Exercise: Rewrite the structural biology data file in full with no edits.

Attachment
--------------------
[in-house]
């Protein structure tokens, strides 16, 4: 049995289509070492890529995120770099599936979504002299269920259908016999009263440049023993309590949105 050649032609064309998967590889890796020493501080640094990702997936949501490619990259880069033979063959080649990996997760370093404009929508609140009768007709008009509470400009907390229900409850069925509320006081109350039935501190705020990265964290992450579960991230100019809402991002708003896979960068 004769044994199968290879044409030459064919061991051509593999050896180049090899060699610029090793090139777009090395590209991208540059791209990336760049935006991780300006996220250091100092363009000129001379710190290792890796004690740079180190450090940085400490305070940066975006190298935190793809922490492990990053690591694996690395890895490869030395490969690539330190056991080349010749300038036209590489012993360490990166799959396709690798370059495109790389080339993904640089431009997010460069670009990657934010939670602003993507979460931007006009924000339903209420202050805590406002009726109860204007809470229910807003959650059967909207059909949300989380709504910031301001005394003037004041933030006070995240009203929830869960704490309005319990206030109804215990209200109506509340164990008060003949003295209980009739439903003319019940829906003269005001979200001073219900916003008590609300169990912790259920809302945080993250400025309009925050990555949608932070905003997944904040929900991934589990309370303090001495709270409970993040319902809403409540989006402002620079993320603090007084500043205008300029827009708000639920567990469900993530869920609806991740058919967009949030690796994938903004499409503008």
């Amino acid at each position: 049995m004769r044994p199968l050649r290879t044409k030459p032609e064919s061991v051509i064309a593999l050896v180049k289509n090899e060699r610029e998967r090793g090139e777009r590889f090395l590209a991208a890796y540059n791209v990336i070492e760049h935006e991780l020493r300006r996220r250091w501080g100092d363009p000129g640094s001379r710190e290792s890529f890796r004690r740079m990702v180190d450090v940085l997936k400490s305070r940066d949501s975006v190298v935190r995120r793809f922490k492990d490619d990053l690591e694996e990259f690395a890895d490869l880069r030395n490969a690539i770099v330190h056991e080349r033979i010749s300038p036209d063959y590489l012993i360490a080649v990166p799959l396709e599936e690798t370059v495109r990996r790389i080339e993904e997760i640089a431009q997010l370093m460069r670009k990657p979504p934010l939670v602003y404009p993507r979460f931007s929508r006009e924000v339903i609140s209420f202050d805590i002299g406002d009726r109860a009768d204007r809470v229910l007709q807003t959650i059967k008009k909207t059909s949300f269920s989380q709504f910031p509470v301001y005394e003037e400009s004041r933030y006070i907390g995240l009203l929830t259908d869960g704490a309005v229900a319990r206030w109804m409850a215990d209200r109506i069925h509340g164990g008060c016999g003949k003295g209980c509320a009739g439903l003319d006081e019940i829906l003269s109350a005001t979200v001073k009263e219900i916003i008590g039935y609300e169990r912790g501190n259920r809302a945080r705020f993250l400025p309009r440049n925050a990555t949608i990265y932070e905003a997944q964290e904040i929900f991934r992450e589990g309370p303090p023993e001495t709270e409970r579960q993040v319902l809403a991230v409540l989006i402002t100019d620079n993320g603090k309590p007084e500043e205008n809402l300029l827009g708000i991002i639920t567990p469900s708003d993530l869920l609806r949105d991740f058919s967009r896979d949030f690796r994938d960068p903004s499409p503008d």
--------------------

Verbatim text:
[in-house]
């Protein structure tokens, strides 16, 4: 049995289509070492890529995120770099599936979504002299269920259908016999009263440049023993309590949105 050649032609064309998967590889890796020493501080640094990702997936949501490619990259880069033979063959080649990996997760370093404009929508609140009768007709008009509470400009907390229900409850069925509320006081109350039935501190705020990265964290992450579960991230100019809402991002708003896979960068 004769044994199968290879044409030459064919061991051509593999050896180049090899060699610029090793090139777009090395590209991208540059791209990336760049935006991780300006996220250091100092363009000129001379710190290792890796004690740079180190450090940085400490305070940066975006190298935190793809922490492990990053690591694996690395890895490869030395490969690539330190056991080349010749300038036209590489012993360490990166799959396709690798370059495109790389080339993904640089431009997010460069670009990657934010939670602003993507979460931007006009924000339903209420202050805590406002009726109860204007809470229910807003959650059967909207059909949300989380709504910031301001005394003037004041933030006070995240009203929830869960704490309005319990206030109804215990209200109506509340164990008060003949003295209980009739439903003319019940829906003269005001979200001073219900916003008590609300169990912790259920809302945080993250400025309009925050990555949608932070905003997944904040929900991934589990309370303090001495709270409970993040319902809403409540989006402002620079993320603090007084500043205008300029827009708000639920567990469900993530869920609806991740058919967009949030690796994938903004499409503008």
């Amino acid at each position: 049995m004769r044994p199968l050649r290879t044409k030459p032609e064919s061991v051509i064309a593999l050896v180049k289509n090899e060699r610029e998967r090793g090139e777009r590889f090395l590209a991208a890796y540059n791209v990336i070492e760049h935006e991780l020493r300006r996220r250091w501080g100092d363009p000129g640094s001379r710190e290792s890529f890796r004690r740079m990702v180190d450090v940085l997936k400490s305070r940066d949501s975006v190298v935190r995120r793809f922490k492990d490619d990053l690591e694996e990259f690395a890895d490869l880069r030395n490969a690539i770099v330190h056991e080349r033979i010749s300038p036209d063959y590489l012993i360490a080649v990166p799959l396709e599936e690798t370059v495109r990996r790389i080339e993904e997760i640089a431009q997010l370093m460069r670009k990657p979504p934010l939670v602003y404009p993507r979460f931007s929508r006009e924000v339903i609140s209420f202050d805590i002299g406002d009726r109860a009768d204007r809470v229910l007709q807003t959650i059967k008009k909207t059909s949300f269920s989380q709504f910031p509470v301001y005394e003037e400009s004041r933030y006070i907390g995240l009203l929830t259908d869960g704490a309005v229900a319990r206030w109804m409850a215990d209200r109506i069925h509340g164990g008060c016999g003949k003295g209980c509320a009739g439903l003319d006081e019940i829906l003269s109350a005001t979200v001073k009263e219900i916003i008590g039935y609300e169990r912790g501190n259920r809302a945080r705020f993250l400025p309009r440049n925050a990555t949608i990265y932070e905003a997944q964290e904040i929900f991934r992450e589990g309370p303090p023993e001495t709270e409970r579960q993040v319902l809403a991230v409540l989006i402002t100019d620079n993320g603090k309590p007084e500043e205008n809402l300029l827009g708000i991002i639920t567990p469900s708003d993530l869920l609806r949105d991740f058919s967009r896979d949030f690796r994938d960068p903004s499409p503008d």